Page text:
Bookham Strikes Sour Note

Just when things were getting good, Bookham Inc. (Nasdaq: BKHM; London: BHM) stock took a serious plunge this morning as the company warned of a weak third quarter.

After falling as low as $6.42, down 26.5 percent, Bookham shares were trading down $2.07 (23.7%) at $6.67 midday.

The misery spread to Avanex Corp. (Nasdaq: AVNX), which fell 37 cents (13.2%) to $2.43 midday. The rest of the optical sector wasn't hit as hard: JDSU (Nasdaq: JDSU; Toronto: JDU) was down just 13 cents (3.6%) at $3.55.

Bookham announced that for its third quarter, which ended in March, earnings before interest, taxes, depreciation, and amortization (EBIDTA) will fall between negative $10 million and negative $12 million. The original forecast was for positive $1 million to $3 million. Ooops. (See Bookham Lowers Q3 Forecast.)

Gross margins will be down accordingly: 10 to 12 percent, Bookham now says, versus the 23 to 27 percent the company had predicted.

Today's buzzkill is a reminder that optical components remain a shaky sector, despite the runup that stocks enjoyed in March. Tidbits of good news, a return to profitability by Finisar Corp. (Nasdaq: FNSR), and the OFC/NFOEC tradeshow combined to send shares soaring for the likes of Avanex and Bookham. But analysts and executives alike have fretted that stocks rose a bit higher than warranted. (See Finisar Ignites Optics Explosion, Bookham Basks in 'Cramer Effect', Optical Stocks Climb Again, and OFC: Optics & IPOs.)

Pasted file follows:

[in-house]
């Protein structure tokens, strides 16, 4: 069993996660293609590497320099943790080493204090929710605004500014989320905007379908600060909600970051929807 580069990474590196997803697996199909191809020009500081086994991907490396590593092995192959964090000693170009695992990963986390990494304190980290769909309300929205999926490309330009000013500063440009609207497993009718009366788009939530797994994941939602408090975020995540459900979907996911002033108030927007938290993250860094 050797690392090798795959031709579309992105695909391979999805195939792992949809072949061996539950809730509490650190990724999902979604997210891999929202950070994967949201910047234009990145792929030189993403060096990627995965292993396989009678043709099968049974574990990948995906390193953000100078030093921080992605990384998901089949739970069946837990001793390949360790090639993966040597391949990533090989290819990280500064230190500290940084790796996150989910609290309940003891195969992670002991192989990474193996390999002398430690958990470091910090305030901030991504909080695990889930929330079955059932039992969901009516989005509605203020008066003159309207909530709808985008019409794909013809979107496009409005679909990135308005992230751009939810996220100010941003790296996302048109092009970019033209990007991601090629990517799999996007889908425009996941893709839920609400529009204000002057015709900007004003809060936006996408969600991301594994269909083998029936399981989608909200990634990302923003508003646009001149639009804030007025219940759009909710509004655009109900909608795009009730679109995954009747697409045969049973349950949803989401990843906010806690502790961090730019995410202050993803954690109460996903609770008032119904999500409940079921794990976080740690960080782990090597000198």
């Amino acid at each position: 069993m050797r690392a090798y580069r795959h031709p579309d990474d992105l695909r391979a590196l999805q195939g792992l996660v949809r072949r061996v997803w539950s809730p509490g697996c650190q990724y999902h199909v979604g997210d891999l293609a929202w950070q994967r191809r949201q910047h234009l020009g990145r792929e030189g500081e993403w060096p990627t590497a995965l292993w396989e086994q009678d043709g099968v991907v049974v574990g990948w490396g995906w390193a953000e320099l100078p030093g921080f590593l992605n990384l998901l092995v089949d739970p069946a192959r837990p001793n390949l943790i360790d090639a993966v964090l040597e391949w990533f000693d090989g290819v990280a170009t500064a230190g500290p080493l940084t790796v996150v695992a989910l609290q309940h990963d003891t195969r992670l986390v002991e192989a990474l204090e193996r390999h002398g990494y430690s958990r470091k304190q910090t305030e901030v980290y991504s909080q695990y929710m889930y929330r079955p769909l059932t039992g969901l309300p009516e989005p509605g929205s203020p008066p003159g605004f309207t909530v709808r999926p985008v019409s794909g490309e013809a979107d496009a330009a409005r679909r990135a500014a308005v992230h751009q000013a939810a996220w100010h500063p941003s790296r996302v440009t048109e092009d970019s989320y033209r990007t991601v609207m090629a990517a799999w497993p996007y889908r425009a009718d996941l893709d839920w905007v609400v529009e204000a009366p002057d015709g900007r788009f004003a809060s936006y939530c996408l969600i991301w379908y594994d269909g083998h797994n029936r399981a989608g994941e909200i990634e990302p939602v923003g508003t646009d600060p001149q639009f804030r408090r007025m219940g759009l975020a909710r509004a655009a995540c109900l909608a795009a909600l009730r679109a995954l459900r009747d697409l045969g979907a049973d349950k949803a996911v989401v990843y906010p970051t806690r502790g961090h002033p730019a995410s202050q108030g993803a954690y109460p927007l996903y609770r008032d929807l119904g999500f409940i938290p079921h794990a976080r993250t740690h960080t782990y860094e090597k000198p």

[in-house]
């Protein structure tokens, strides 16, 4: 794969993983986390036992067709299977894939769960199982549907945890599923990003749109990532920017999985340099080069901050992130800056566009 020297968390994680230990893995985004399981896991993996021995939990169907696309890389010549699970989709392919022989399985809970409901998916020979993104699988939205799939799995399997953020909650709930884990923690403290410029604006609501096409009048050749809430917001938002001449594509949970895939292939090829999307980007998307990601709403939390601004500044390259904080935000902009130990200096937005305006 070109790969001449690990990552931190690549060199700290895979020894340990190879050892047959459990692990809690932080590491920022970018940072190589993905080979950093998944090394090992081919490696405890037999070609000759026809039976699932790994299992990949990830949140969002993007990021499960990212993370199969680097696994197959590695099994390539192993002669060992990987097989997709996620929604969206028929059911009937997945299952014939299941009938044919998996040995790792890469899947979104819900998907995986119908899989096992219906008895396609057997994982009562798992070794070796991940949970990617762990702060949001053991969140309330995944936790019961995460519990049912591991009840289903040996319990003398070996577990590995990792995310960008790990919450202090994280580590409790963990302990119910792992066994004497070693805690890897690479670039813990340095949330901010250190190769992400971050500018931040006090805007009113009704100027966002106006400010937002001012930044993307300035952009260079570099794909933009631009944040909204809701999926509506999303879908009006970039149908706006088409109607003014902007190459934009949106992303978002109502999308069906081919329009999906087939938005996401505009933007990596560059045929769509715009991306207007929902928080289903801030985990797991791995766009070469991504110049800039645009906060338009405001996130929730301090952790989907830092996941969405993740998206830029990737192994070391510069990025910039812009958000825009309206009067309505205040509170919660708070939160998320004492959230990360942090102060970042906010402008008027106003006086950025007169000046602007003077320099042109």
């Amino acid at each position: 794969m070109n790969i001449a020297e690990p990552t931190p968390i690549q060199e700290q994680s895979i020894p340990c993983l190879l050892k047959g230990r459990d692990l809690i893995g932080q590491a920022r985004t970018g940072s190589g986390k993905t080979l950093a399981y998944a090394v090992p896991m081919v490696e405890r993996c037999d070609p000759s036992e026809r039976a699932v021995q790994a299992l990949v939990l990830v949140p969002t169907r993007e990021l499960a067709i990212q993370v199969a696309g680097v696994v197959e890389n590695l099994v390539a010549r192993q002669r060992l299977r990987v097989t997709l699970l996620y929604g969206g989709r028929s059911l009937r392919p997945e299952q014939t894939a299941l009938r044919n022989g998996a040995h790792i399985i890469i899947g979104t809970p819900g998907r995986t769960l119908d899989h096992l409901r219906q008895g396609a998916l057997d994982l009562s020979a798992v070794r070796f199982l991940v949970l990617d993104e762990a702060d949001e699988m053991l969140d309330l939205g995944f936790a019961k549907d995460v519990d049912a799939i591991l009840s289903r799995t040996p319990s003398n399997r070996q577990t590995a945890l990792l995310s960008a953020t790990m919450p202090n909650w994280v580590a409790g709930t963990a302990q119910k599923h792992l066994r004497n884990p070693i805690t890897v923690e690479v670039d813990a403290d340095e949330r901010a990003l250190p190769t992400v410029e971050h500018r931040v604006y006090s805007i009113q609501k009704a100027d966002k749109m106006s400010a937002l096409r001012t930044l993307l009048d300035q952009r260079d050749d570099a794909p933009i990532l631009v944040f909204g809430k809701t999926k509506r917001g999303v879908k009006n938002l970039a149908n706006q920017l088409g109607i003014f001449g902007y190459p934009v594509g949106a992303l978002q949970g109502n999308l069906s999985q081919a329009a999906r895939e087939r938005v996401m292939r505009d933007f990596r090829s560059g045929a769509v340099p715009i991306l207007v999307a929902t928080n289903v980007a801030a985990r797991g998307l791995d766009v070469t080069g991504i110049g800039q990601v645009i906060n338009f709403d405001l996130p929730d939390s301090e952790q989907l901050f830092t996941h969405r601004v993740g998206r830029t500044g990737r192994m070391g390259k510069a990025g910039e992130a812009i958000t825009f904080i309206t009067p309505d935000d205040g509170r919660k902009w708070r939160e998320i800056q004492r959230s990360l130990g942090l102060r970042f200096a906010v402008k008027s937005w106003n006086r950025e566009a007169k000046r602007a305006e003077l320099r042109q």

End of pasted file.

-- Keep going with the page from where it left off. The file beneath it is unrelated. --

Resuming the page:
Bookham's problems include new obsolescence and scrap expenses associated with the Paignton, U.K., fab, which is being shut down as Bookham moves manufacturing to Shenzhen, China. The Paignton facility's lifeline got extended a bit last year when Nortel ponied up $50 million in orders for discontinued parts. (See Bookham Soars on Nortel News.)

What Bookham really wants to do is sell its newer devices built in China. But there's another problem: Third-quarter sales were unexpectedly rich in older, lower-margin parts, officials say. This caused Bookham's semiconductor fabs to go underutilized -- and an underutilized fab is a drain on profitability. The desire to keep fabs full has led many optics firms -- Bookham included -- to start moonlighting in markets beyond telecom. (See Bookham Ships More Jobs to China and Valley Wonk: Optical's Options.)

On the plus side, revenues for the third quarter, which ended in March, will be around $53 million -- within the $51 million to $54 million range the company had forecast.